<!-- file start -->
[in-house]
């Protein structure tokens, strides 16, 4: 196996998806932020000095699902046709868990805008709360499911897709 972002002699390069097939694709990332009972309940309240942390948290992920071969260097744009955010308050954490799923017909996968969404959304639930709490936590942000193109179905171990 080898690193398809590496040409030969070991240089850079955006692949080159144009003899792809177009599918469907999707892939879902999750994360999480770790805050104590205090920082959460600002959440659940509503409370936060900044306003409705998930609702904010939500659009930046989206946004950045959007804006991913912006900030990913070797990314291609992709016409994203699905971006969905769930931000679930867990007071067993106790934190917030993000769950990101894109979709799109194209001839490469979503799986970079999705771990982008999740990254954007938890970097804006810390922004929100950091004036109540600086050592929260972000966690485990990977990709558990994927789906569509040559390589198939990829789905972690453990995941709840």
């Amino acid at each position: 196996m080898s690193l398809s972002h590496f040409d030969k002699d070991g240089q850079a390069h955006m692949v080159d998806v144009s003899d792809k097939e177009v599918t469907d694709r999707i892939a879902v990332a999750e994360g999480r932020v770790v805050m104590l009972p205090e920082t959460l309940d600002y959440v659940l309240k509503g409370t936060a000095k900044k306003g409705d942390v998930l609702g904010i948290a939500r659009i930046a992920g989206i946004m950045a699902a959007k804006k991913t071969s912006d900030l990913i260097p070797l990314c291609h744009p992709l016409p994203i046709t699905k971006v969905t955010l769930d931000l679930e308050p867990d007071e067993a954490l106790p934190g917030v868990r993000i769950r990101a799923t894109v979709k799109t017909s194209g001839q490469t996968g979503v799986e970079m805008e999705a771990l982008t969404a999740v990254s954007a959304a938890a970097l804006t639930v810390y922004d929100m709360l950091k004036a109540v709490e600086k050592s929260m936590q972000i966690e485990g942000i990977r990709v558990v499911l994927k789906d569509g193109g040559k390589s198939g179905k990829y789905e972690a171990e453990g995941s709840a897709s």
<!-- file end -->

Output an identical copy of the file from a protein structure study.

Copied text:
[in-house]
């Protein structure tokens, strides 16, 4: 196996998806932020000095699902046709868990805008709360499911897709 972002002699390069097939694709990332009972309940309240942390948290992920071969260097744009955010308050954490799923017909996968969404959304639930709490936590942000193109179905171990 080898690193398809590496040409030969070991240089850079955006692949080159144009003899792809177009599918469907999707892939879902999750994360999480770790805050104590205090920082959460600002959440659940509503409370936060900044306003409705998930609702904010939500659009930046989206946004950045959007804006991913912006900030990913070797990314291609992709016409994203699905971006969905769930931000679930867990007071067993106790934190917030993000769950990101894109979709799109194209001839490469979503799986970079999705771990982008999740990254954007938890970097804006810390922004929100950091004036109540600086050592929260972000966690485990990977990709558990994927789906569509040559390589198939990829789905972690453990995941709840």
């Amino acid at each position: 196996m080898s690193l398809s972002h590496f040409d030969k002699d070991g240089q850079a390069h955006m692949v080159d998806v144009s003899d792809k097939e177009v599918t469907d694709r999707i892939a879902v990332a999750e994360g999480r932020v770790v805050m104590l009972p205090e920082t959460l309940d600002y959440v659940l309240k509503g409370t936060a000095k900044k306003g409705d942390v998930l609702g904010i948290a939500r659009i930046a992920g989206i946004m950045a699902a959007k804006k991913t071969s912006d900030l990913i260097p070797l990314c291609h744009p992709l016409p994203i046709t699905k971006v969905t955010l769930d931000l679930e308050p867990d007071e067993a954490l106790p934190g917030v868990r993000i769950r990101a799923t894109v979709k799109t017909s194209g001839q490469t996968g979503v799986e970079m805008e999705a771990l982008t969404a999740v990254s954007a959304a938890a970097l804006t639930v810390y922004d929100m709360l950091k004036a109540v709490e600086k050592s929260m936590q972000i966690e485990g942000i990977r990709v558990v499911l994927k789906d569509g193109g040559k390589s198939g179905k990829y789905e972690a171990e453990g995941s709840a897709s």